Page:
From the series "In Your Vege Patch" by Roy Pegler
With spring being a bit earlier, you can plant a row of early potatoes now since there will be little harm, if any, from a late frost. Now’s the time to plant broccoli, cabbage, lettuce, spinach, Swiss chard, leeks and onions. Your green peas should have been in the ground by the end of March, but now is better than never.
Depending on what you want to grow, it’s essential to amend your soil with as much organic matter— well rotted horse manure, garden compost spent mushroom compost or soil conditioner— as you can lay your hands on. Add organic matter to the bottom of trenches when single or double digging. The more you improve soil, the easier it becomes to work and less deep cultivation you need to do. Use it as a mulch on the surface of raised beds.
The benefits of organic matter are many. It acts like a sponge, soaking up water and fertilizer to make them readily available for plant roots. An added bonus is the organic matter itself is full of nutrients. When mixed with soil, the fibres in organic matter create spaces for aeration and drainage so roots can breathe and waterlogging is prevented. When used as mulch, its dark colour absorbs the heat of the sun that warms the soil. This capturing of heat allows an earlier start with spring sowing and speeds up the germination process.
The message is simple— feed your soil with the right ingredients and it will feed you
by Linda Turnbull
Although Rosemary, Rosmarinus officinalis , is quite easy to propagate by seed, layering and ctti ngs in water, I prefer to do cuttings in soil. The cuttings can be done anytime during the growing season. If done early in the year, when planting your cutting, place it in the ground near the parent plant as you already know that rosemary grows well in this site. I grow the variety of Rosemary called “Arp”. It is the most zone hardy. It is a shrub that will grow 5 feet high and 9 feet in diameter if unpruned. Luckily, it tolerates pruning well. Keeping its shape and size is easy.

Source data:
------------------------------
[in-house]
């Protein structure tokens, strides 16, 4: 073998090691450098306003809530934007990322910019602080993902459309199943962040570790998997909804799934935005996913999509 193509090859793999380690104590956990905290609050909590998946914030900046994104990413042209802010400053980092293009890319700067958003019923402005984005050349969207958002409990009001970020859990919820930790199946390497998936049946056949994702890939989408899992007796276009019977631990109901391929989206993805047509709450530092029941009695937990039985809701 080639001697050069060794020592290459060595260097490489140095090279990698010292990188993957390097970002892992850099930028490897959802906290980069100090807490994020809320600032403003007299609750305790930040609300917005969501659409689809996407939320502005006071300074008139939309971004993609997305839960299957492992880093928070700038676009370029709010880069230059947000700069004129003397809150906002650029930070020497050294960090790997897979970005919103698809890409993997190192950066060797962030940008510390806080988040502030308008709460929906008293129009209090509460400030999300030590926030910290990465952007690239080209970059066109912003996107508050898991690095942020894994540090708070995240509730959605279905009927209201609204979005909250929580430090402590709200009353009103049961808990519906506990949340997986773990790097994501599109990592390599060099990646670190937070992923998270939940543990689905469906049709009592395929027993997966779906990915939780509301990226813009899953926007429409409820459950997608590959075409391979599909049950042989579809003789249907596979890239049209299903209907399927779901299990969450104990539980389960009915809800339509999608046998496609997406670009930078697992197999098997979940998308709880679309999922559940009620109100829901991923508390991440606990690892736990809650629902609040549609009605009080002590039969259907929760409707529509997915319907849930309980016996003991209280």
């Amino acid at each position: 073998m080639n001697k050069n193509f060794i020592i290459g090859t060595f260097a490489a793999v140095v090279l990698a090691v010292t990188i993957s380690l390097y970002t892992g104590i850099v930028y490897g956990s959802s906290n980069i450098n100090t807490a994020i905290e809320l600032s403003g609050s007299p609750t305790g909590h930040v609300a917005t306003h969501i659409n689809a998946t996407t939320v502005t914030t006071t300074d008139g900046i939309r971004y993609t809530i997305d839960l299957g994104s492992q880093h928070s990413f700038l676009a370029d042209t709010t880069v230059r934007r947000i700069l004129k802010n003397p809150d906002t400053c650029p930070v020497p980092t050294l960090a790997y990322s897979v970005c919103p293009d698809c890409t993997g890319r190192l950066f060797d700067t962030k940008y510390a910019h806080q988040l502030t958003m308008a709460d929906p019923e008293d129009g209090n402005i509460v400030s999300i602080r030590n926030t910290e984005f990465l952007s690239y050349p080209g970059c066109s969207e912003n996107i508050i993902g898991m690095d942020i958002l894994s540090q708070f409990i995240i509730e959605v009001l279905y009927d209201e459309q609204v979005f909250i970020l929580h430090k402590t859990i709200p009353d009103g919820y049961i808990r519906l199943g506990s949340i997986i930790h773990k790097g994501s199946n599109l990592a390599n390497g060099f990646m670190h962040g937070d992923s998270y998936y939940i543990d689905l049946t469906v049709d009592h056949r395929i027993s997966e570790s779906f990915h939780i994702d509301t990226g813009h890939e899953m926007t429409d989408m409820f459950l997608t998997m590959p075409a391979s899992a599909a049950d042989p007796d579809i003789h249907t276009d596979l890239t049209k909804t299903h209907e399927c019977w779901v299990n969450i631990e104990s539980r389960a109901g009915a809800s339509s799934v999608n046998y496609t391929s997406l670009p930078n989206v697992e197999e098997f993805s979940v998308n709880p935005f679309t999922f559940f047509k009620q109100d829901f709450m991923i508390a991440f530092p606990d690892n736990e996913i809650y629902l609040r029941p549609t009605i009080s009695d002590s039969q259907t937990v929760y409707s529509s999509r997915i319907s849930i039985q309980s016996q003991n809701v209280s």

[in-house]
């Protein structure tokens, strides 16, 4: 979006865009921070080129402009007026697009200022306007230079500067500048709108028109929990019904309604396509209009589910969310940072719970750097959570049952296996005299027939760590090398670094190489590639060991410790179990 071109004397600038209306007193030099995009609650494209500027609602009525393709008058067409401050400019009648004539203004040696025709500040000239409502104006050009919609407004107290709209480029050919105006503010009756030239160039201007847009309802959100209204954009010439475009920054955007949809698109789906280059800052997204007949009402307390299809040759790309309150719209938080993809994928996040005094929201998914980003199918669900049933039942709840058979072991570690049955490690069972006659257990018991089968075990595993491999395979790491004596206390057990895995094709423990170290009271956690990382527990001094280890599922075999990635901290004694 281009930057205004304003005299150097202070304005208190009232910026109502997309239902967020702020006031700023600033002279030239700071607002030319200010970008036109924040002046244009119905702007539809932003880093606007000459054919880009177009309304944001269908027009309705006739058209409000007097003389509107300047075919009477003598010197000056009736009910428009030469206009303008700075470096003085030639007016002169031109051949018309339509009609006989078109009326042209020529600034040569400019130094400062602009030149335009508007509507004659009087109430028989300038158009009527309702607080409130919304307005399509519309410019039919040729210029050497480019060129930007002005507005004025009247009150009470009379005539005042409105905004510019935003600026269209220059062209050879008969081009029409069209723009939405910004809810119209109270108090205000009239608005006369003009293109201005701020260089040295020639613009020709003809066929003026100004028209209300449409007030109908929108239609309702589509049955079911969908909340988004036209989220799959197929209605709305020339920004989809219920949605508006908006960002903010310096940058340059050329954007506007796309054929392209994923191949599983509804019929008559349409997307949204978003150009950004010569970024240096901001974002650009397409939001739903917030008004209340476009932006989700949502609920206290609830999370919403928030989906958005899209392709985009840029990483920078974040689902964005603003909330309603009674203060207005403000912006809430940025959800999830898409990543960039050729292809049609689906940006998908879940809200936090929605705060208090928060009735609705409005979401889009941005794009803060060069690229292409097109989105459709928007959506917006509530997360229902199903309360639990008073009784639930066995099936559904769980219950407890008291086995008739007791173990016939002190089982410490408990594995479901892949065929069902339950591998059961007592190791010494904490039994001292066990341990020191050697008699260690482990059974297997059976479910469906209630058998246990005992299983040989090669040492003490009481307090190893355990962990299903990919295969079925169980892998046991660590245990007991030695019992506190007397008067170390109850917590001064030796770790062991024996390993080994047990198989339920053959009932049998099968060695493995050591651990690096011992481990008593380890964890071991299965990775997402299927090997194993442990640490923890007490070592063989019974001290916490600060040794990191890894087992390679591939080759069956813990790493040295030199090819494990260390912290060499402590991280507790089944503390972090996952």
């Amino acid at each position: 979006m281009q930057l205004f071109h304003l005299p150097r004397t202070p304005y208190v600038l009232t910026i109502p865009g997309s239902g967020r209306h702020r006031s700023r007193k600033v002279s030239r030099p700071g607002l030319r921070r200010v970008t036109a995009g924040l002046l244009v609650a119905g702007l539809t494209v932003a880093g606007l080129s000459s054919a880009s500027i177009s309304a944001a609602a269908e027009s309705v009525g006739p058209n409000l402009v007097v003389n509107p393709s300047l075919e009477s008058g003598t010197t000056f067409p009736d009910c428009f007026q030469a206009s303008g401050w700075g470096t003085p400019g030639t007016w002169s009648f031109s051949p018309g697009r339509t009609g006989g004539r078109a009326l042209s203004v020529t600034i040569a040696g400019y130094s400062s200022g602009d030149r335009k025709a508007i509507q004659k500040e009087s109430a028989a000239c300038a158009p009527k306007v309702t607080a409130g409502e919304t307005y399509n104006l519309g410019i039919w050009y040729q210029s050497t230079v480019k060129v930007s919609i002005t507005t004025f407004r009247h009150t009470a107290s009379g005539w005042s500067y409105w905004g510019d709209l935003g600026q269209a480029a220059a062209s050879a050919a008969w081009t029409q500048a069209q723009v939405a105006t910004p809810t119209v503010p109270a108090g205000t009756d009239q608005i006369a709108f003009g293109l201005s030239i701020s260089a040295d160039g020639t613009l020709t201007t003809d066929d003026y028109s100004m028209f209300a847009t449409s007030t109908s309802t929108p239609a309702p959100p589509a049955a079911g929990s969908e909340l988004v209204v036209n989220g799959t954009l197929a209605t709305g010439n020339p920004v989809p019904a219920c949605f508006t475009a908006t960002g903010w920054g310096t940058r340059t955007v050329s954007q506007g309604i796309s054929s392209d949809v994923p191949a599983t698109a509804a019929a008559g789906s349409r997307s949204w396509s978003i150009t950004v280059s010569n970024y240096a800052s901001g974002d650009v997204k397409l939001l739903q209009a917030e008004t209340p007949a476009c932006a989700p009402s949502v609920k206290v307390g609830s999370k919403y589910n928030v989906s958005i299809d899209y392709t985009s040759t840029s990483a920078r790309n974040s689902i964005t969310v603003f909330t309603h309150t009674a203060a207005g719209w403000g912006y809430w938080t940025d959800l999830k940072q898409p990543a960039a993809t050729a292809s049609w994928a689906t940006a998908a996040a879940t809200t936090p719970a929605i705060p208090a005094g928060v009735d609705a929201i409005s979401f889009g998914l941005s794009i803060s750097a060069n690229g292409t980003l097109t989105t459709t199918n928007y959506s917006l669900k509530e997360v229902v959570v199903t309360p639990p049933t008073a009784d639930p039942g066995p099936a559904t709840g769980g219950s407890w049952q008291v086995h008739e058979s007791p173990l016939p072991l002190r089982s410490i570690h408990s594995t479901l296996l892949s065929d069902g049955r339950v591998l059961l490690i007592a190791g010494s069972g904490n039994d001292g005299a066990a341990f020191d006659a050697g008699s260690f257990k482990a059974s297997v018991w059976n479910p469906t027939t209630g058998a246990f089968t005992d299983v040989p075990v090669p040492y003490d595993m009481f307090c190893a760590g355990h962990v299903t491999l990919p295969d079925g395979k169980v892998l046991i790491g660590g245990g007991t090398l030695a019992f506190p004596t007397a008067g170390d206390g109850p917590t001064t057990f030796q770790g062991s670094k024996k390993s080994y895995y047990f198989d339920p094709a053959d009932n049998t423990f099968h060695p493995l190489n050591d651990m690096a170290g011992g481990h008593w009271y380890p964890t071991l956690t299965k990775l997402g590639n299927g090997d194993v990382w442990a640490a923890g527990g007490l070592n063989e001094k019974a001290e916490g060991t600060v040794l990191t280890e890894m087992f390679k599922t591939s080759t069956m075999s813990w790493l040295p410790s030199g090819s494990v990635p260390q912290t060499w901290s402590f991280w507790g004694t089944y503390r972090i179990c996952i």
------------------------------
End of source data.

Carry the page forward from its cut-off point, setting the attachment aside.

Just follow these simple steps to grow your Rosemary cuttings in soil:
7:30 pm Meeting begins - Club business
7:45 pm Tea/Refreshments
8:00 pm Draw
8:15 pm GUEST SPEAKER
9:30 pm Meeting ends
Our other events include the spring plant sale, the parlour show, a summer garden tour and picnic, bring-and-share, silent auction and year-end dinner.Read more
We will have an in-club Plant Sale Table with plants & garden related items every month with exception of October & December.Read more
No meeting in January; Members-only Silent Auction in October, Christmas Party in December. Regular meetings with a Speaker all other months.Read more
"If you are interested in gardening and horticulture, this is the club for you!"